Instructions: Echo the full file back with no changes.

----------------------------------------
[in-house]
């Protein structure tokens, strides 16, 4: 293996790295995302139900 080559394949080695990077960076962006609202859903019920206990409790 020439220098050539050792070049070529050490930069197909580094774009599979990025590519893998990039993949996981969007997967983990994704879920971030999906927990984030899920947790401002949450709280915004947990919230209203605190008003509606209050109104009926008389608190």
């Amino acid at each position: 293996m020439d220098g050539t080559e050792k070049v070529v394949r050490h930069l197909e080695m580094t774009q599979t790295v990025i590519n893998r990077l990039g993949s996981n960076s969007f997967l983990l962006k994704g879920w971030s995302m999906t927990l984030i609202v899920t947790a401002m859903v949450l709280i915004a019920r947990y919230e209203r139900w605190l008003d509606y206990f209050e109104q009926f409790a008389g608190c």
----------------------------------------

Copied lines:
[in-house]
């Protein structure tokens, strides 16, 4: 293996790295995302139900 080559394949080695990077960076962006609202859903019920206990409790 020439220098050539050792070049070529050490930069197909580094774009599979990025590519893998990039993949996981969007997967983990994704879920971030999906927990984030899920947790401002949450709280915004947990919230209203605190008003509606209050109104009926008389608190």
């Amino acid at each position: 293996m020439d220098g050539t080559e050792k070049v070529v394949r050490h930069l197909e080695m580094t774009q599979t790295v990025i590519n893998r990077l990039g993949s996981n960076s969007f997967l983990l962006k994704g879920w971030s995302m999906t927990l984030i609202v899920t947790a401002m859903v949450l709280i915004a019920r947990y919230e209203r139900w605190l008003d509606y206990f209050e109104q009926f409790a008389g608190c």